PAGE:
Classic History Books


The History of England by A. E. Pollard

Madras, and Bombay laid the foundations of the three great Presidencies of the British Empire in India.

A fatal blow was struck at the Dutch carrying trade by the Navigation Acts of 1650-1651, which
provided that all goods imported into England or any of its colonies must be brought either in English

ships or in those of the producing country. The Dutch contested these Acts in a stubborn naval war. The

great Admirals, Van Tromp and Blake, were not unevenly matched; but the Dutch failed to carry their

point. The principle of the Navigation Acts was reaffirmed, with some modifications, after the

Restoration, which made no difference to England's commercial and colonial policy. A second Dutch war

accordingly broke out in 1664, and this time the Dutch, besides failing in their original design, lost the

New Netherland colony they had established in North America. Portions of it became New York, so

named after the future James II, who was Duke of York and Lord High Admiral, and other parts were

colonized as Pennsylvania by the Quaker, William Penn. The great importance of this acquisition was

that it drove out the wedge dividing the New England colonies to the north from Virginia and Maryland,

which had been founded in Charles I's reign, mainly as a refuge for Roman Catholics, to the south; and

this continuous line of British colonies along the Atlantic seaboard was soon continued southwards by

the settlement of the two Carolinas. The colonization of Georgia, still further south, in the reign of

George II, completed the thirteen colonies which became the original United States.

France now overshadowed Holland as England's chief competitor. Canada, originally colonized by the
French, had been conquered by the English in 1629, but speedily restored by Charles I; and towards the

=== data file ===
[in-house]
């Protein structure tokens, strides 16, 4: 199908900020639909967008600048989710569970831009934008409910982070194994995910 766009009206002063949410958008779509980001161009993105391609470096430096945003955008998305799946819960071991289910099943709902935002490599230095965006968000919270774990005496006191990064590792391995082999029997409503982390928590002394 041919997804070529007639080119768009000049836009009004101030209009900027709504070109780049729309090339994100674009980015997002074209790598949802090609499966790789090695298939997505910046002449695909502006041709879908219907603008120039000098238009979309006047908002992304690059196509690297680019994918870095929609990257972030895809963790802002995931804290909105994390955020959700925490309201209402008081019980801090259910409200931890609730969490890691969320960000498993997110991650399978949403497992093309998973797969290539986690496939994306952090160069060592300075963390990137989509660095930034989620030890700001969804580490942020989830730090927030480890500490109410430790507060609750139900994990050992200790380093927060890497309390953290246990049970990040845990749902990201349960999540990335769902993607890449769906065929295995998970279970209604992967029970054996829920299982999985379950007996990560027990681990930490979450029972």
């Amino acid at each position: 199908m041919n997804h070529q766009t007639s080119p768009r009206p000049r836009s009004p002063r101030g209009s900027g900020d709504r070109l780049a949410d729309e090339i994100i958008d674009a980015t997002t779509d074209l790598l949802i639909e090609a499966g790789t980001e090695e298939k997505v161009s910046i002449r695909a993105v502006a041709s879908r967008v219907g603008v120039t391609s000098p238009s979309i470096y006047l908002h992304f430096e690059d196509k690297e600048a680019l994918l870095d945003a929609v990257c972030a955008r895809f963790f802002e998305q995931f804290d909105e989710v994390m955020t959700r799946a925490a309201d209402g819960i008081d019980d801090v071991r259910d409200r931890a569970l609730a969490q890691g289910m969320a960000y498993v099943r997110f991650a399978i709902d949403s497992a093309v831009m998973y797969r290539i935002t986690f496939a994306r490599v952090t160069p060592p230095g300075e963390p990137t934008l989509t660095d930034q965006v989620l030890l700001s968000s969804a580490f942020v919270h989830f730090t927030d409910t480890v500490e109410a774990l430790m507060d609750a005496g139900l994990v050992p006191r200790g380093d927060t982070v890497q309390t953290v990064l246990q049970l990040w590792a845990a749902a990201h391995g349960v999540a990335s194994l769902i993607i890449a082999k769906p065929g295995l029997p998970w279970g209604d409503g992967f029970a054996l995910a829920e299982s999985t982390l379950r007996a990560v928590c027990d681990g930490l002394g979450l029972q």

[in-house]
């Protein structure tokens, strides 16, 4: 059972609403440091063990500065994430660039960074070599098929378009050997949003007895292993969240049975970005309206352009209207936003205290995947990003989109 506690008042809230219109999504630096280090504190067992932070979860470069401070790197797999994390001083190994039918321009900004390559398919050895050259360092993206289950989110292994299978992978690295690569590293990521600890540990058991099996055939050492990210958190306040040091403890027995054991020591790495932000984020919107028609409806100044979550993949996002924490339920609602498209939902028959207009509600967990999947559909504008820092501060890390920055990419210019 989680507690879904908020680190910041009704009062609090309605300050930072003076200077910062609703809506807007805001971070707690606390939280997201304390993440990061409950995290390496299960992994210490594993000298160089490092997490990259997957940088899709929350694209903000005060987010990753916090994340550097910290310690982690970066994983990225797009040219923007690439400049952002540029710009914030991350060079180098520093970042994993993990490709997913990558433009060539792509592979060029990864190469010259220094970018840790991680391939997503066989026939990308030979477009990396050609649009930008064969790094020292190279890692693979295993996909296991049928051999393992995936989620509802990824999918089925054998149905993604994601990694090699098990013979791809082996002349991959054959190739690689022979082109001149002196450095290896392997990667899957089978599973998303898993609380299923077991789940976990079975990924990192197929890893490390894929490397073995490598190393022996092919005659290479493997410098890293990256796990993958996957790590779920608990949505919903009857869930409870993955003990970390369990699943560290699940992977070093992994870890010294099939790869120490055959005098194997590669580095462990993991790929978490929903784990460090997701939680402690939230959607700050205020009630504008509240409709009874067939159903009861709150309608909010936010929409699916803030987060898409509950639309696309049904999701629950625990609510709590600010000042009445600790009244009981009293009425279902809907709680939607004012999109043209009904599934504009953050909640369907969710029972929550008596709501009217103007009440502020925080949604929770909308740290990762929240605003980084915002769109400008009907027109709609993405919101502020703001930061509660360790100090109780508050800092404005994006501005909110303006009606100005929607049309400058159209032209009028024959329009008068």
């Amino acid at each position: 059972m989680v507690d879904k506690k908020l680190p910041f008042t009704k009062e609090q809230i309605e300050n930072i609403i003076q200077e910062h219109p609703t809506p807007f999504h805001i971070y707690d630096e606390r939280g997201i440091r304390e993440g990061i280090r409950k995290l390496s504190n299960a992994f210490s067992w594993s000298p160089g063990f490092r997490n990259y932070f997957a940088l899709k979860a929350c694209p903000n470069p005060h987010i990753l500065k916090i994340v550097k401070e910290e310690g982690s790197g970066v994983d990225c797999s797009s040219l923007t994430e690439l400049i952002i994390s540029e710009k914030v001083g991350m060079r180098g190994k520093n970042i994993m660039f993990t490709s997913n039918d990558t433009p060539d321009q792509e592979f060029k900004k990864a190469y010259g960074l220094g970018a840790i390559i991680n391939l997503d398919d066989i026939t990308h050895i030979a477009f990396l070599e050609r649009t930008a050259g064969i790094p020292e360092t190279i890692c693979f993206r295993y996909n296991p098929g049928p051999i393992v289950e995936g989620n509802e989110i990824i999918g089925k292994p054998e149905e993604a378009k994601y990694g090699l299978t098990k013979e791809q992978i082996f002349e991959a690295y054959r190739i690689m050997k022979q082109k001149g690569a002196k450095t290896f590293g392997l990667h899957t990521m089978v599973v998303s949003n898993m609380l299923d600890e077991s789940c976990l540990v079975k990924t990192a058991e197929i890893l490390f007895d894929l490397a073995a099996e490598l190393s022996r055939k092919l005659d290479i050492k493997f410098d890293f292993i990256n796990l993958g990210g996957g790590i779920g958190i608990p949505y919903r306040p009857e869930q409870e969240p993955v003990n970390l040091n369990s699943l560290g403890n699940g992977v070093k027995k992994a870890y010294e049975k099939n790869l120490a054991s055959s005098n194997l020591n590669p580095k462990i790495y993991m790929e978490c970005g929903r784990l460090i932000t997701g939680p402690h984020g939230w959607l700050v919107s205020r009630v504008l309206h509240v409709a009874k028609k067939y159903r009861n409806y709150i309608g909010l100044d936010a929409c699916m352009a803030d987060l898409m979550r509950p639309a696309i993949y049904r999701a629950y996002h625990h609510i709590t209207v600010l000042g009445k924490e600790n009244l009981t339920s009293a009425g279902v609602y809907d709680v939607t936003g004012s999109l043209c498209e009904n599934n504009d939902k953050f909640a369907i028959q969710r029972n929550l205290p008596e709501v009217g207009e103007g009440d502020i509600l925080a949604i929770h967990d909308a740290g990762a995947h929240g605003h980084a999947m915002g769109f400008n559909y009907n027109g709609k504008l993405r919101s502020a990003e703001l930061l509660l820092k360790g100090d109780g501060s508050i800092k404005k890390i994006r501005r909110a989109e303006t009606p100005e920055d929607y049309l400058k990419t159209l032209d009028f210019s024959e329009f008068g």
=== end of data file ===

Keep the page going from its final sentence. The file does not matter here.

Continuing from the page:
close of the seventeenth century France began to think of uniting Canada with another French colony,

Louisiana, by a chain of posts along the Mississippi. Colbert, Louis XIV's minister, had greatly

developed French commerce, navy, and navigation; and the Mississippi Company was an important

factor in French history early in the eighteenth century. This design, if successful, would have neutralized

the advantage England had secured in the possession of the Atlantic seaboard of North America, and

have made the vast West a heritage of France.

Nevertheless, the wars of William III and Anne were not in the main colonial. Louis' support of James II,
and his recognition of the Old Pretender, were blows at the heart of the empire. Moderate success on

James's part might have led to its dismemberment, to the separation of Catholic Ireland and the Scottish

Highlands from the remainder of the British Isles; and dominion abroad would not long have survived

disruption at home. The battle of the Boyne (1690) disposed of Irish independence, and the Act of Union

with Scotland (1707) ensured Great Britain against the revival of separate sovereignties north and south

of the Tweed. Scotland surrendered her independent parliament and administration: it received instead

the protection of the Navigation laws, representation in both houses of the United Parliament, and the

privilege of free trade with England and its colonies - which put an end to the tariff wars waged between

the two countries in the seventeenth century; and it retained its established Presbyterian church.

Forty-five Scottish members were to sit in the House of Commons, and sixteen Scottish peers elected by

their fellows for each parliament in the House of Lords. Scottish peers who were not thus chosen could

neither sit in the House of Lords nor seek election to the House of Commons.

In time this union contributed materially to the expansive energy of the British Empire, but it did not
substantially help Marlborough to win his brilliant victories in the war with France (1702-1713). Apart

from the general defeat of Louis XIV's ambition to dominate Europe, the most important result, from the

British point of view, was the definite establishment of Great Britain as a Mediterranean power by the

acquisition of Gibraltar and Minorca. English expeditions against Canada had not been very successful,

but the Peace of Utrecht (1713) finally secured for the empire the outworks of the Canadian citadel -

 

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